Featured Story

Shelter Island Police Department gets state’s O.K.

AMBROSE CLANCY PHOTO Shelter Island Police Chief Jim Read addressed the Town Board Tuesday on his department’s recognition by New York State and the drafting of a hazard mitigation plan for the town.

AMBROSE CLANCY PHOTO
Shelter Island Police Chief Jim Read addressed the Town Board Tuesday on his department’s recognition by New York State and the drafting of a hazard mitigation plan for the town.

Police Chief Jim Read told the Town Board Tuesday at its work session that his department had been recertified by the New York State Division of Criminal Justice Services as an accredited law enforcement agency in the state.

The state agency audits police departments and other law enforcement agencies to achieve four goals, Chief Read told the board; to increase the effectiveness and efficiency of departments; to promote increased coordination among other law enforcement agencies to ensure appropriate training; and to promote public confidence.

The Shelter Island Police Department was accredited by the state five years ago, the chief said, and now has received its re-accreditation. He noted that it’s not just a once every five years situation, though, but there are ongoing reviews, evaluations and updates.

The importance of the state’s recognition is that the department is deemed “a professional police operation, holding us to the same standards as law enforcement agencies throughout the state,” the chief said.

He noted that, “We try to take the extra step for the community every day, on every call.”
Chief Read thanked his entire staff, singling out Sergeant James Cronin for all his efforts in the re-accreditation process.

The chief also reported on the town’s hazard mitigation plan. These plans are outlines of potential hazards in case of, as the chief said, mainly natural disasters, such as storms. When a plan is in place, the town can then seek grants from the federal government to mitigate damage done and to prevent identified problems in the future.

The grants are called “hazard mitigation grants,” which funnel money from the federal government to states, which then provide money to local municipalities after natural disasters. At the local level, municipalities kick in 25 percent of the total grant money.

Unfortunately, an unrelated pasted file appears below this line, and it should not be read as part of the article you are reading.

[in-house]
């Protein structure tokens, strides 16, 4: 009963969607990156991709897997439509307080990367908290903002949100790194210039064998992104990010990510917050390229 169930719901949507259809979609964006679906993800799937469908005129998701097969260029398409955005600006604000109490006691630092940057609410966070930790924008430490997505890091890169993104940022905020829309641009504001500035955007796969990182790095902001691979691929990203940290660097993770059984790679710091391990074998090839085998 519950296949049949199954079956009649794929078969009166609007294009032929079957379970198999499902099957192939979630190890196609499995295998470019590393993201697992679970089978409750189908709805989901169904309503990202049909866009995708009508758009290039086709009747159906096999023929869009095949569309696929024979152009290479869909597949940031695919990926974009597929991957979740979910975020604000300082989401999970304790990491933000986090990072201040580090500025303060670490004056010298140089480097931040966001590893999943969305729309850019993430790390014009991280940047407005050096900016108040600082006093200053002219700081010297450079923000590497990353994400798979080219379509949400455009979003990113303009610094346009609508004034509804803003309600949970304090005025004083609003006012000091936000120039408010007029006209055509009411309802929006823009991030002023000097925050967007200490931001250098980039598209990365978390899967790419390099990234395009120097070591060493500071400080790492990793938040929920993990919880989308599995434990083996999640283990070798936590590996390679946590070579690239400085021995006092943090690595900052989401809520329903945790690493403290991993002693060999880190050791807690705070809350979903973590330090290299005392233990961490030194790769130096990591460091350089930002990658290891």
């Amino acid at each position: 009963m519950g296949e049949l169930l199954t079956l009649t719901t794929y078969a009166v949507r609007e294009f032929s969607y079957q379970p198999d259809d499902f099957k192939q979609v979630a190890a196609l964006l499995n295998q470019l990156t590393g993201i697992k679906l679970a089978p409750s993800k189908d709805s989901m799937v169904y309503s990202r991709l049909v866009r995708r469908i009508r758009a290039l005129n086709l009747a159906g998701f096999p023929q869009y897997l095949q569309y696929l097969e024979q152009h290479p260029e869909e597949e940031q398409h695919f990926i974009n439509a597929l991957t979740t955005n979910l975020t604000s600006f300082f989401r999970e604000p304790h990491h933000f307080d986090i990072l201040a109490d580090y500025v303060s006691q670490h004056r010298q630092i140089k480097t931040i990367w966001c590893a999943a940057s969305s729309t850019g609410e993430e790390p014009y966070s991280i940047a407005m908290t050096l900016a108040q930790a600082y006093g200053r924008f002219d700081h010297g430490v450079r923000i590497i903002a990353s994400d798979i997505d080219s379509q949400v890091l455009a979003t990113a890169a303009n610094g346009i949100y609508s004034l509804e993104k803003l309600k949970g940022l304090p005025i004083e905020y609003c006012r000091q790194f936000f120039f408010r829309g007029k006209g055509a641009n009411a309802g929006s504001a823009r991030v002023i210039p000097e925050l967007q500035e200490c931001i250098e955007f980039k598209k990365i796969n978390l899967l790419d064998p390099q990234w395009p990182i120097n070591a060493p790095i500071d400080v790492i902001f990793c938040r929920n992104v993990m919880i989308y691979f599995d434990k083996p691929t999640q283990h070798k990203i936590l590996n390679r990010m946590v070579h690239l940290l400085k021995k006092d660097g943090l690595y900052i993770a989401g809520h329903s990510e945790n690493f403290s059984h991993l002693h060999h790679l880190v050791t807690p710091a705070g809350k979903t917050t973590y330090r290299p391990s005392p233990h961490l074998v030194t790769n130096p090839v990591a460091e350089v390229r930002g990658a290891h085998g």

In 2008 the town adopted a plan and it’s up for renewal. A working group including the chief, Commissioner of Public Works Jay Card Jr., Town Attorney Laury Dowd and Councilman Peter Reich worked on the update.

The complete hazard mitigation plan is on the Shelter Island Police Department website.

Included in the plan are vulnerabilities the town would have in case of, for example, a horrific storm, including integrating radio communications connecting the highway, fire and police departments, as well as Emergency Medical Services and shelters that are set up during emergency events.

The chief also mentioned the issue of raising Westmoreland Drive, which during sustained rain can get cut off from other roads, making it difficult for first responders to get to the area.

In other Town Board business:
• Resident Vincent Novak took the town and the Reporter to task for what he said was misinformation about the water quality of Fresh Pond. He said a feature article last week in the paper, “It’s safe to go into the water,” was misleading and harmful.

The article reported on tests from an independent laboratory that Town Engineer John Cronin, in a letter to Ms. Dowd, said didn’t appear “to represent any problems.”

Mr. Cronin further wrote, and was quoted:  “… for the date, time and type of sample, results indicate that Fresh Pond was in an acceptable state based on the examined parameters.”

Mr. Cronin noted that, as the article said, the test may just be a snapshot and the pond must be tested on a regular basis to get an acceptable, long-term determination of its health.

Mr. Novak said the town and the Reporter were irresponsible by promoting swimming in Fresh Pond.

He disputed the analysis of the test results and said Fresh Pond remains a dangerous place to swim, especially for young people and those with compromised immune systems.

A “no swimming” sign posted at the pond was removed by the town in mid-July, even though a “Not a Bathing Beach” sign remains. Mr. Novak asked that the original “no swimming” sign be put back.

“Bottom line is to protect the most vulnerable by making them aware,” Mr. Novak said.

• The Town’s Green Option Committee Chairman Tim Purtell presented the board with  “A Map of Walkable Open Space & Preserved Lands.”

Still a work in progress, it’s a handsome, foldable map similar in size to the free Shelter Island maps available in many places around town, with information of preserved areas of the Island with readable, easy to follow directions.

The map won’t require town funds. Mr. Purtell said the committee was seeking a business to foot the bill, with a space dedicated on the map for the donor’s name and logo. He estimated the cost at about $400 for about 1,500 copies.

Mr. Purtell thanked his colleagues, Donald D’Amato and Dan Fokine for their help and ideas.
Councilwoman Chris Lewis complimented the work, noting that it was “easy to see, easy to grasp. A great effort.”